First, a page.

DESERET NEWS, Page 1 of the main section, the next day: “Non-LDS BYU Athletes Arrested”
     By Brad Crock
     PROVO — Three non-LDS BYU football players were arrested yesterday for possession of various harmful substances. The BYU Honor Code Office released a statement that said, “These students were not LDS. We don’t even know how they got into BYU. They must have snuck in, because we’re pretty sure we wouldn’t have let people like that in.” Coach LaVell Edwards, a high priest in the Oakmont 12th Ward in the Provo 3rd Stake, declined to answer reporters’ questions, saying he would rather wait until more facts were available, and adding that he preferred not to judge others, lest he too be judged.

DAILY UNIVERSE, Page 1, the next day: “BYU Atheletes Arrested”
     By Darren Kilcox
     Sports Editor
     Three BYU football players were arrested yesterday for possession of drugs and a nuclear device, which they intended to use to blow up the U of U at the big game this fall. Woo! Go Cougars!
     According to KSL-TV, the Honor Code Office issued a press release, though The Daily Universe did not receive a copy. It allegedly said the Honor Code Office would investigate the matter further.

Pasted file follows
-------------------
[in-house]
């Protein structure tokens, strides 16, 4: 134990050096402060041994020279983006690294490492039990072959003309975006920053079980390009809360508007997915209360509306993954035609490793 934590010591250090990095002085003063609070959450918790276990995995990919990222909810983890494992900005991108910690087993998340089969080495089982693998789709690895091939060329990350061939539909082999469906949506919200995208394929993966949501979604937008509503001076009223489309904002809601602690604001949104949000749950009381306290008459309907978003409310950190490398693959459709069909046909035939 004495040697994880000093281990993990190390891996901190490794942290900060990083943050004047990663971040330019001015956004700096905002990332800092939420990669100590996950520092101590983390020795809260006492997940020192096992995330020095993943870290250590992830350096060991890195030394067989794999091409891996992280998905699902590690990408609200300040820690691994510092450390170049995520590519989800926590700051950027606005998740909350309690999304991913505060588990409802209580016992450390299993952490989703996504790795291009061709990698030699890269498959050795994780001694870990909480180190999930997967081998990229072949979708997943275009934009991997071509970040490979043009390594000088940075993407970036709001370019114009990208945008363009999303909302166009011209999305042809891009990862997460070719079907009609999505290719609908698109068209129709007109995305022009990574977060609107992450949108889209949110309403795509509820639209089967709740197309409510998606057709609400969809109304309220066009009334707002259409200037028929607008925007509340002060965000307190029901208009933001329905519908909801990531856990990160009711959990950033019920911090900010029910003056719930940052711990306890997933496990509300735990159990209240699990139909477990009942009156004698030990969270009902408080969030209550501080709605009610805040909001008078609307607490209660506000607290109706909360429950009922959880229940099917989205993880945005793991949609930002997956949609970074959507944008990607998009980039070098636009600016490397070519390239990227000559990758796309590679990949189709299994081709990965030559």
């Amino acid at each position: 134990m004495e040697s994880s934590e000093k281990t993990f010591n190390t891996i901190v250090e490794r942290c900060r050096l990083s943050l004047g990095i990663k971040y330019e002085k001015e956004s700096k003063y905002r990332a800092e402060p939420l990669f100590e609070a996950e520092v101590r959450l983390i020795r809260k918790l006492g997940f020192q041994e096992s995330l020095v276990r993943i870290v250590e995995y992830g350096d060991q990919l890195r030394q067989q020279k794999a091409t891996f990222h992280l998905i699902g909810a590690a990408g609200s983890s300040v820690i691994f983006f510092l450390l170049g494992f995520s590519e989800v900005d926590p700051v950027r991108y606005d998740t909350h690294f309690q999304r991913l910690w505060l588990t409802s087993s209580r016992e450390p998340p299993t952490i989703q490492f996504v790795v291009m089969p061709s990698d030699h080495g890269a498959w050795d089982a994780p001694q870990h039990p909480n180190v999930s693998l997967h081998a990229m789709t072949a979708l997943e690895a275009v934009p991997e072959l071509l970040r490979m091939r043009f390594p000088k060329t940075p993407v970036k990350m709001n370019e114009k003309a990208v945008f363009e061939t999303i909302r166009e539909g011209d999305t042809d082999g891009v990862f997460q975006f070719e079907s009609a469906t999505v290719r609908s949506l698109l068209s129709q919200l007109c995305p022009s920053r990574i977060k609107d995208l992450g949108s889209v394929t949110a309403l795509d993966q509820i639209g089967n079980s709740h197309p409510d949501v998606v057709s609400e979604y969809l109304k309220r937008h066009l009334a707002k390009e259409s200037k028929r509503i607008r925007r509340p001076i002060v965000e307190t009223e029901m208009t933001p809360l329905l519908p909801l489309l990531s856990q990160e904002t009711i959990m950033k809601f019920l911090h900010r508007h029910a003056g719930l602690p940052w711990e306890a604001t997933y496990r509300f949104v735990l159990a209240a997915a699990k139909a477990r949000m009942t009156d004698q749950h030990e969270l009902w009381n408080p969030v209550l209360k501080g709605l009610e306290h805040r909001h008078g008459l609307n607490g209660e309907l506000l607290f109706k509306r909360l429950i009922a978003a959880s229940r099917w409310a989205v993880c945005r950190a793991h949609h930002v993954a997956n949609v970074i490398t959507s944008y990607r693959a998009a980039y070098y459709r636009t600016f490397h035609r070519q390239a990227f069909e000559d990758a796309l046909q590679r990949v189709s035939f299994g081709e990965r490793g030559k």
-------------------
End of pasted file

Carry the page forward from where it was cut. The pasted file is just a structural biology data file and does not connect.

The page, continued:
The Associated Press reported that coach LaVell Edwards declined comment.
     A report in The Salt Lake Tribune indicates that the three athletes do indeed play for BYU.


NEWS EVENT: India accidentally explodes a nuclear weapon that destroys the entire Eastern Hemisphere of the Earth, and every thing living on it.

SALT LAKE TRIBUNE, Page 1, the next day: “India Destroys Half of World’s Population”
     By William Law
     CALCUTTA — India exploded a nuclear bomb yesterday, killing all 2.5 billion people living east of Europe.
     There was no immediate reaction from the Salt Lake Olympic Committee as to whether the 2002 Winter Games will continue as scheduled.

DESERET NEWS, Page 1, the next day: “India Bomb Kills Many; Saints Urged to Pray”
     By LaDeeDee Jensen
     CALCUTTA — A bomb detonated in India yesterday killed over 2 billion people, including several dozen Latter-day Saints.
     In addition to the wreckage and carnage of having the entire Asian continent ripped apart at its very fabric, several LDS meetinghouses were also destroyed.
     Church officials are investigating whether the explosion was specifically targeted at the LDS Church.
     “Obviously this is a major tragedy for the Church,” said LDS Church spokesman Don LeFemur. “Oh, and also for the billions of other people who also apparently died.”

DAILY UNIVERSE, Page 1, the next day: “Cougareat Starts Selling Raisin-Oatmeal Cookies; Students Say, ‘They’re Nummy!'”

Here I was, burning bridges I hadn't even crossed yet, biting the hands that I hoped would one day feed me.

The fact that I read Mad Magazine constantly as a child comes out in this column, I think. Having the whole thing be non-narrative -- only the introduction has any "I" or "me" in it; the rest is just examples -- is typical of the Mad style. And so is making fun of people's names: Most of the "writers" mentioned herein are twists on names of actual Tribune, News, and Universe reporters at that time.